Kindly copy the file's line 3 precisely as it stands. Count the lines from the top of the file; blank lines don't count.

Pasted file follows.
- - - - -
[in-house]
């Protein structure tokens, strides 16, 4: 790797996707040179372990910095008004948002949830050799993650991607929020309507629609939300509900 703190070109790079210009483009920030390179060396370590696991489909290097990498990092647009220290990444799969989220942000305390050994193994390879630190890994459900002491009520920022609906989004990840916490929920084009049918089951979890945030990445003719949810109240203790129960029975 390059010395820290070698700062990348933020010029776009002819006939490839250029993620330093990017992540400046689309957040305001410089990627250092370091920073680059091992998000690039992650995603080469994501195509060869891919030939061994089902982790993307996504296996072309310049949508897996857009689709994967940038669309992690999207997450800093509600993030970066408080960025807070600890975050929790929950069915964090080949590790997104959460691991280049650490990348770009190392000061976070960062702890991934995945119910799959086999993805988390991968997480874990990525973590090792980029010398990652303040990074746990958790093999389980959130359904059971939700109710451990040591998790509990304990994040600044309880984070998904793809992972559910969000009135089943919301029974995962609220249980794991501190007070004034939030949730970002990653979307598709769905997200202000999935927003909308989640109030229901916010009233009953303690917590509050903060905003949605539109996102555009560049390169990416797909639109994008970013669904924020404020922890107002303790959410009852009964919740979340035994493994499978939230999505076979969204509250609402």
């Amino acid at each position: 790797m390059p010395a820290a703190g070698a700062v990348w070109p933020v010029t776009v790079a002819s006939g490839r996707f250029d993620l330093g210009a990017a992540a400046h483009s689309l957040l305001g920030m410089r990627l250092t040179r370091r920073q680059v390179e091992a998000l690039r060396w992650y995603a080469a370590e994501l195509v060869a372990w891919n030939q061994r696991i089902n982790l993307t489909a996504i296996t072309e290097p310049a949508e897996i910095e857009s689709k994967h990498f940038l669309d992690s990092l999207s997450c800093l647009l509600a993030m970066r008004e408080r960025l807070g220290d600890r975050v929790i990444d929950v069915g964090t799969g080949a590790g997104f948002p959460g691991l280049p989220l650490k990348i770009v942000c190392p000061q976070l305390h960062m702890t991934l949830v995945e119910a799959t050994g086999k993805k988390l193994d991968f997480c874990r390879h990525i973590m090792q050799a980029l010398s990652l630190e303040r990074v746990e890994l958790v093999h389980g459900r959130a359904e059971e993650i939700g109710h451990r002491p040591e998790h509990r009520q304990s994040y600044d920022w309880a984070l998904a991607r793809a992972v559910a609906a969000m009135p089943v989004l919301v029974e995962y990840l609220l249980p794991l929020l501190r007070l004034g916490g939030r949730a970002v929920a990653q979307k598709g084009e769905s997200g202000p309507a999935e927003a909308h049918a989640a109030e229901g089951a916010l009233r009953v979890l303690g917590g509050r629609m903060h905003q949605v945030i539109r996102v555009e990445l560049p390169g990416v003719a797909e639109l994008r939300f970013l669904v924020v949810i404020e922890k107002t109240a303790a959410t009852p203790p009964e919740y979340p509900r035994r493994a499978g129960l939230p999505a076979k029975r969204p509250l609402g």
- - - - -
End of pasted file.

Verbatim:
């Amino acid at each position: 790797m390059p010395a820290a703190g070698a700062v990348w070109p933020v010029t776009v790079a002819s006939g490839r996707f250029d993620l330093g210009a990017a992540a400046h483009s689309l957040l305001g920030m410089r990627l250092t040179r370091r920073q680059v390179e091992a998000l690039r060396w992650y995603a080469a370590e994501l195509v060869a372990w891919n030939q061994r696991i089902n982790l993307t489909a996504i296996t072309e290097p310049a949508e897996i910095e857009s689709k994967h990498f940038l669309d992690s990092l999207s997450c800093l647009l509600a993030m970066r008004e408080r960025l807070g220290d600890r975050v929790i990444d929950v069915g964090t799969g080949a590790g997104f948002p959460g691991l280049p989220l650490k990348i770009v942000c190392p000061q976070l305390h960062m702890t991934l949830v995945e119910a799959t050994g086999k993805k988390l193994d991968f997480c874990r390879h990525i973590m090792q050799a980029l010398s990652l630190e303040r990074v746990e890994l958790v093999h389980g459900r959130a359904e059971e993650i939700g109710h451990r002491p040591e998790h509990r009520q304990s994040y600044d920022w309880a984070l998904a991607r793809a992972v559910a609906a969000m009135p089943v989004l919301v029974e995962y990840l609220l249980p794991l929020l501190r007070l004034g916490g939030r949730a970002v929920a990653q979307k598709g084009e769905s997200g202000p309507a999935e927003a909308h049918a989640a109030e229901g089951a916010l009233r009953v979890l303690g917590g509050r629609m903060h905003q949605v945030i539109r996102v555009e990445l560049p390169g990416v003719a797909e639109l994008r939300f970013l669904v924020v949810i404020e922890k107002t109240a303790a959410t009852p203790p009964e919740y979340p509900r035994r493994a499978g129960l939230p999505a076979k029975r969204p509250l609402g």